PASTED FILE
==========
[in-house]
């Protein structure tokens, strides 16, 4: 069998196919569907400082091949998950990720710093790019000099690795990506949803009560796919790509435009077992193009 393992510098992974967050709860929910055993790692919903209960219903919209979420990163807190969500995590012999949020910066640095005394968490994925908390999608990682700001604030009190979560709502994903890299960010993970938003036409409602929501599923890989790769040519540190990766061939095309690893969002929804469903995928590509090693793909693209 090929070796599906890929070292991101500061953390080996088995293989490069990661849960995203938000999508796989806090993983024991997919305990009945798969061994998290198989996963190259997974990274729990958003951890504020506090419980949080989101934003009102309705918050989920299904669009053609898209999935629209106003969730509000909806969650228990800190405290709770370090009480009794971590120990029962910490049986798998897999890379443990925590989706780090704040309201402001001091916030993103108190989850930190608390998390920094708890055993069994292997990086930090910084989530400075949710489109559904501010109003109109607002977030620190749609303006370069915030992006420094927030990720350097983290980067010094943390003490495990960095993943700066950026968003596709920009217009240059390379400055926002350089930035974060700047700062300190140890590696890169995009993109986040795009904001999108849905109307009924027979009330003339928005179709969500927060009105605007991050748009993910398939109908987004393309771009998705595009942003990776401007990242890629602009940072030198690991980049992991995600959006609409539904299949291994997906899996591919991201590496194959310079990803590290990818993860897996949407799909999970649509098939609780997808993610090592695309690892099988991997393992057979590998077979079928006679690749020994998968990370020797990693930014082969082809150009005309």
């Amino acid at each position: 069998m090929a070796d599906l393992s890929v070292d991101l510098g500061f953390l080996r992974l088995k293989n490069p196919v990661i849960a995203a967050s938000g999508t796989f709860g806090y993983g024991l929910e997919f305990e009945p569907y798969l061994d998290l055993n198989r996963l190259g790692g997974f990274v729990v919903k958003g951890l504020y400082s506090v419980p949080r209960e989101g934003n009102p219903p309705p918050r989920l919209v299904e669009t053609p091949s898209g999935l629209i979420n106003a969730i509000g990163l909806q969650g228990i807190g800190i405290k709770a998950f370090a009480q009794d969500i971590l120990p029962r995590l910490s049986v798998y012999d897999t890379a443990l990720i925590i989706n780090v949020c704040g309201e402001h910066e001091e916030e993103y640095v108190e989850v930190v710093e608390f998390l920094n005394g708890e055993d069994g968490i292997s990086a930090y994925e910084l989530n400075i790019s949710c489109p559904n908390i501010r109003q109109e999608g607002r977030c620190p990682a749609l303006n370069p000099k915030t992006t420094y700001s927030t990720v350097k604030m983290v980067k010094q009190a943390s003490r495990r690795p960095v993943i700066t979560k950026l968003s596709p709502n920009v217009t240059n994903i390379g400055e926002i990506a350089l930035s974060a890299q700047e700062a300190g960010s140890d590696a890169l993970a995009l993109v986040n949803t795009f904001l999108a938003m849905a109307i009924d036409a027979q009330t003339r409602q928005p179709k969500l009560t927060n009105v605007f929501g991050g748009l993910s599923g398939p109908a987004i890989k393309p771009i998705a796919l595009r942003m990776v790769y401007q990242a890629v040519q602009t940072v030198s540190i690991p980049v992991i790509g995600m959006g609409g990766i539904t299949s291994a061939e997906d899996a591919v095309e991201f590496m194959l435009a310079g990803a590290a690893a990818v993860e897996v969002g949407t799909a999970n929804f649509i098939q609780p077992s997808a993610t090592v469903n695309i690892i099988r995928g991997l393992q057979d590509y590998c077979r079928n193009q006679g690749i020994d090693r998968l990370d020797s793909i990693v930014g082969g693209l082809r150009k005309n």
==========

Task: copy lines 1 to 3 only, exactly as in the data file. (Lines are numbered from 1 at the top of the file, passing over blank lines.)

[in-house]
């Protein structure tokens, strides 16, 4: 069998196919569907400082091949998950990720710093790019000099690795990506949803009560796919790509435009077992193009 393992510098992974967050709860929910055993790692919903209960219903919209979420990163807190969500995590012999949020910066640095005394968490994925908390999608990682700001604030009190979560709502994903890299960010993970938003036409409602929501599923890989790769040519540190990766061939095309690893969002929804469903995928590509090693793909693209 090929070796599906890929070292991101500061953390080996088995293989490069990661849960995203938000999508796989806090993983024991997919305990009945798969061994998290198989996963190259997974990274729990958003951890504020506090419980949080989101934003009102309705918050989920299904669009053609898209999935629209106003969730509000909806969650228990800190405290709770370090009480009794971590120990029962910490049986798998897999890379443990925590989706780090704040309201402001001091916030993103108190989850930190608390998390920094708890055993069994292997990086930090910084989530400075949710489109559904501010109003109109607002977030620190749609303006370069915030992006420094927030990720350097983290980067010094943390003490495990960095993943700066950026968003596709920009217009240059390379400055926002350089930035974060700047700062300190140890590696890169995009993109986040795009904001999108849905109307009924027979009330003339928005179709969500927060009105605007991050748009993910398939109908987004393309771009998705595009942003990776401007990242890629602009940072030198690991980049992991995600959006609409539904299949291994997906899996591919991201590496194959310079990803590290990818993860897996949407799909999970649509098939609780997808993610090592695309690892099988991997393992057979590998077979079928006679690749020994998968990370020797990693930014082969082809150009005309």
């Amino acid at each position: 069998m090929a070796d599906l393992s890929v070292d991101l510098g500061f953390l080996r992974l088995k293989n490069p196919v990661i849960a995203a967050s938000g999508t796989f709860g806090y993983g024991l929910e997919f305990e009945p569907y798969l061994d998290l055993n198989r996963l190259g790692g997974f990274v729990v919903k958003g951890l504020y400082s506090v419980p949080r209960e989101g934003n009102p219903p309705p918050r989920l919209v299904e669009t053609p091949s898209g999935l629209i979420n106003a969730i509000g990163l909806q969650g228990i807190g800190i405290k709770a998950f370090a009480q009794d969500i971590l120990p029962r995590l910490s049986v798998y012999d897999t890379a443990l990720i925590i989706n780090v949020c704040g309201e402001h910066e001091e916030e993103y640095v108190e989850v930190v710093e608390f998390l920094n005394g708890e055993d069994g968490i292997s990086a930090y994925e910084l989530n400075i790019s949710c489109p559904n908390i501010r109003q109109e999608g607002r977030c620190p990682a749609l303006n370069p000099k915030t992006t420094y700001s927030t990720v350097k604030m983290v980067k010094q009190a943390s003490r495990r690795p960095v993943i700066t979560k950026l968003s596709p709502n920009v217009t240059n994903i390379g400055e926002i990506a350089l930035s974060a890299q700047e700062a300190g960010s140890d590696a890169l993970a995009l993109v986040n949803t795009f904001l999108a938003m849905a109307i009924d036409a027979q009330t003339r409602q928005p179709k969500l009560t927060n009105v605007f929501g991050g748009l993910s599923g398939p109908a987004i890989k393309p771009i998705a796919l595009r942003m990776v790769y401007q990242a890629v040519q602009t940072v030198s540190i690991p980049v992991i790509g995600m959006g609409g990766i539904t299949s291994a061939e997906d899996a591919v095309e991201f590496m194959l435009a310079g990803a590290a690893a990818v993860e897996v969002g949407t799909a999970n929804f649509i098939q609780p077992s997808a993610t090592v469903n695309i690892i099988r995928g991997l393992q057979d590509y590998c077979r079928n193009q006679g690749i020994d090693r998968l990370d020797s793909i990693v930014g082969g693209l082809r150009k005309n």